Measuring 15cm by 20cm, the nicnacpac has a large aperture, which makes it easy to access all the items inside.  I’ve found it especially good for keeping all those small, but vital accessories in one place – self-adhesive patches, a split-link, spare cleat bolt, my Di2 cable plug are all neatly contained in the pouch with a gas canister, multi-tool and tyre levers. In short, all those items you can inadvertently dislodge as you pull out a gel or gilet, never to be seen again! (And on that note, I would argue that the nicnacpac is particularly useful in spring and autumn, when you are more likely to have a pair of arm-warmers/gilet stashed away in a rear pocket.)

So long as you don't over-fill, the nicnacpac fits securely in even the most constrictive of rear pockets. 

OK, there are inevitably going to be the detractors out there and one could argue that a saddlebag or a sealable bag or even the pocket itself will accommodate the same items for which the nicnacpac was designed to contain. Brayshaw and Carr concede that if you are happy using a freezer bag, then that’s fine, but they claim the nicnacpac offers a secure, weatherproof and affordable bag that keeps all your bits and bobs in one place – easily accessible when needed and reducing the possibility of losing any of your ride essentials on bumpy roads or terrain, plus the addition of a couple of safety features too! So yes, a 2p freezer bag may be significantly cheaper, but  . . . well, it is just a plastic bag.

There are other products on the market for carrying ride essentials, but the simplicity of the design and the price point of the nicnacpac – when they go on general sale they will retail at a very affordable £7.50 – will make it an attractive option for many, especially if the quality of the materials and construction that Brayshaw and Carr were very keen to ensure from the outset, makes the nicnacpac an accessory that will see you through a few seasons and some!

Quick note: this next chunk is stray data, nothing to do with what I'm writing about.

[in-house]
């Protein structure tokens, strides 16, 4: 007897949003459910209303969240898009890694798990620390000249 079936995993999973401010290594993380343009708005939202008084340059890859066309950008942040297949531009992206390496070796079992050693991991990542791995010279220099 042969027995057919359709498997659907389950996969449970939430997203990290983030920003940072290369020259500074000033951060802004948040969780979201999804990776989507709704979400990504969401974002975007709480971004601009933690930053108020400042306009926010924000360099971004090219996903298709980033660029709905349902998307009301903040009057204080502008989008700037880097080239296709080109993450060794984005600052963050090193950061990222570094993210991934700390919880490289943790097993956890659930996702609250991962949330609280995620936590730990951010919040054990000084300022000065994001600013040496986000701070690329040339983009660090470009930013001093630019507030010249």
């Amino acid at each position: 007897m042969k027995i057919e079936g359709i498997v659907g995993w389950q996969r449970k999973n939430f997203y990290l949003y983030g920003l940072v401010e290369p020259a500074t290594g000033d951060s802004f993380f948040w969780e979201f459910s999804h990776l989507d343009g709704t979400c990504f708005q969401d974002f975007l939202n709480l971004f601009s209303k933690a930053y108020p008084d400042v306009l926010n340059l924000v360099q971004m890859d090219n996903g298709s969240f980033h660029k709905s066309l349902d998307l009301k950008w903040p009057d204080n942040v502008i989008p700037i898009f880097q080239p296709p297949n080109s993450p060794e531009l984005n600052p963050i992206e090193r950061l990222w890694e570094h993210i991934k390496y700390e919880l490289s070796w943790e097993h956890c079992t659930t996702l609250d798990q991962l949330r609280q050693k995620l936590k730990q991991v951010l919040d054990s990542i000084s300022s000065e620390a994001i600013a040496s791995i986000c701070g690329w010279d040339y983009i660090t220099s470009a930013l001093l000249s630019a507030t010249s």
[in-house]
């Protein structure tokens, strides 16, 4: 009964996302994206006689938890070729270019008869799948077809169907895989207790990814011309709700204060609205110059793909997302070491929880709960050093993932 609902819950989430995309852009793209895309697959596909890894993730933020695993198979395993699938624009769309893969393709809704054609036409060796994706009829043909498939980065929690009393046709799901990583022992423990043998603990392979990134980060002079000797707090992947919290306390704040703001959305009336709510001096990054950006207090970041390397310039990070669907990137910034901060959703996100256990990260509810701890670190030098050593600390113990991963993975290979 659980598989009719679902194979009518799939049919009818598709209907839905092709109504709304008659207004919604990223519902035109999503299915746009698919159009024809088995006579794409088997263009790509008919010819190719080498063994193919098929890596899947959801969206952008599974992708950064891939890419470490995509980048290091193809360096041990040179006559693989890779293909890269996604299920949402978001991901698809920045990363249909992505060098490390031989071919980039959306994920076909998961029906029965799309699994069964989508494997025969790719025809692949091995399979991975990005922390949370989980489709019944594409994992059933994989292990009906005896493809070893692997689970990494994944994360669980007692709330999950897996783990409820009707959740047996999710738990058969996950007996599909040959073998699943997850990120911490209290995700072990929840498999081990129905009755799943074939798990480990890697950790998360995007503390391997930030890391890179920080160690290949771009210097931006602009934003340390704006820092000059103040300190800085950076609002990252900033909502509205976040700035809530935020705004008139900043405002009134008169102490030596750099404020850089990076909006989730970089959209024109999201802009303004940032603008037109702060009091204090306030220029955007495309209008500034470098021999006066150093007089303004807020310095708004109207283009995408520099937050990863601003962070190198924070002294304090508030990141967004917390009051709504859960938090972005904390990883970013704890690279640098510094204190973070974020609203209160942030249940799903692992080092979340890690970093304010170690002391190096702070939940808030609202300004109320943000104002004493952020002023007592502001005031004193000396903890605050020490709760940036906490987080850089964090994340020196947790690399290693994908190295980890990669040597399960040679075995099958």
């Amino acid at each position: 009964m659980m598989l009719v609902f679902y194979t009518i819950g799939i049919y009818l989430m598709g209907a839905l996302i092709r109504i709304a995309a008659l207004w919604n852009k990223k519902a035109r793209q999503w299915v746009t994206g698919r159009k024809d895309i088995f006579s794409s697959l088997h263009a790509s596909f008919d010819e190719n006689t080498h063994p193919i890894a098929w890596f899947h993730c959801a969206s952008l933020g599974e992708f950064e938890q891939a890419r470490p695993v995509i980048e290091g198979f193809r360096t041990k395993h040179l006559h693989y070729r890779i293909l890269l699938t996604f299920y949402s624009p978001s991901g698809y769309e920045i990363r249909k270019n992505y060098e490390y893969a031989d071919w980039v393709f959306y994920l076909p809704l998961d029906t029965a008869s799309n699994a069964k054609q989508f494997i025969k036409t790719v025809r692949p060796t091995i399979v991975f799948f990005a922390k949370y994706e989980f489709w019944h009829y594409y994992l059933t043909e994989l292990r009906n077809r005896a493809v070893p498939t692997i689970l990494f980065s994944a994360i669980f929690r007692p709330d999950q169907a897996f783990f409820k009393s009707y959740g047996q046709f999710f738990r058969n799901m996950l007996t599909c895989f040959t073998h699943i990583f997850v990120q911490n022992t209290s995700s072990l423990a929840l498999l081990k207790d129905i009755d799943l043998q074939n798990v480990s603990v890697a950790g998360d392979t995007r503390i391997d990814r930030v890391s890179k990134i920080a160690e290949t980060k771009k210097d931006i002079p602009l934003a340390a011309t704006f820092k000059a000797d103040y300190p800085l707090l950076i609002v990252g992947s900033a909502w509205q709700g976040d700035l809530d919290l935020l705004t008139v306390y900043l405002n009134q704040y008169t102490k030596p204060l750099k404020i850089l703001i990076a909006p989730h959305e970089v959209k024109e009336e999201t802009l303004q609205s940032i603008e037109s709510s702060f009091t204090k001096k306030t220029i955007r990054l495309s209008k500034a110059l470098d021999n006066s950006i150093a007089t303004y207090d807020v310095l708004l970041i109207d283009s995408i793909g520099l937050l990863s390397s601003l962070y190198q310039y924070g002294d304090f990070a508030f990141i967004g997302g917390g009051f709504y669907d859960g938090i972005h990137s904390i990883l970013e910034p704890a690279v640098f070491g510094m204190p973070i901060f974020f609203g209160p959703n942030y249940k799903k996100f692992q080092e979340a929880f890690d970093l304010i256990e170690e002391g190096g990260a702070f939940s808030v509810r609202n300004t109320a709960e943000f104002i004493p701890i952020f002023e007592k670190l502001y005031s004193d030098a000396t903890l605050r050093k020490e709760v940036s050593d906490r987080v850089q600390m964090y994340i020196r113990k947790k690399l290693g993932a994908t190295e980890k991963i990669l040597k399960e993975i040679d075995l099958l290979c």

The ICE label is a great feature and will provide valuable information to first responders.

At the moment the nicnacpac only comes in a black version, but now that the Kickstarter target has been reached, the colour options will be extended and, in response to feedback, they have quickly introduced the nicnacpac lite, which features all the above, excluding the whistle – catering for the dedicated road cycling weight-weenies out there!

You can check out the nicnacpac and make a pledge on Kickstarter (at time of writing there is still an opportunity to invest a minimum of £5.50 for which you will receive a nicnacpac) or visit the nicnacpac website where they will go on general sale in the very near future. 

Enthused by the positive response to the nicnacpac from both fellow riders and the cycling industry, Brayshaw and Carr are already working on their next product. Once again it is a storage solution, but like the nicnacpac, one that looks to deviate from the other options on the market.

Watch this space and follow developments and get up to date announcements about the nicnacpac on Twitter and Facebook

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Comment by Paul Antony on September 19, 2017 at 17:06

Amazing, after years of looking for something that's actually better than my processed food plastic bag I found the nicnacpac. Really simple and just what is needed.

Comment by James Piggot on September 19, 2017 at 13:34
I have had one of these nicnacpacs for a couple of weeks now and really like it. It has replaced a plastic freezer bag and I wouldn't want to go back. The nicnacpac is light and the right size to fit in a jersey pocket, plus it looks good as well. I have tried dedicated jersey pocket bags in the past but always found they were too bulky so this seems like it is the ideal solution.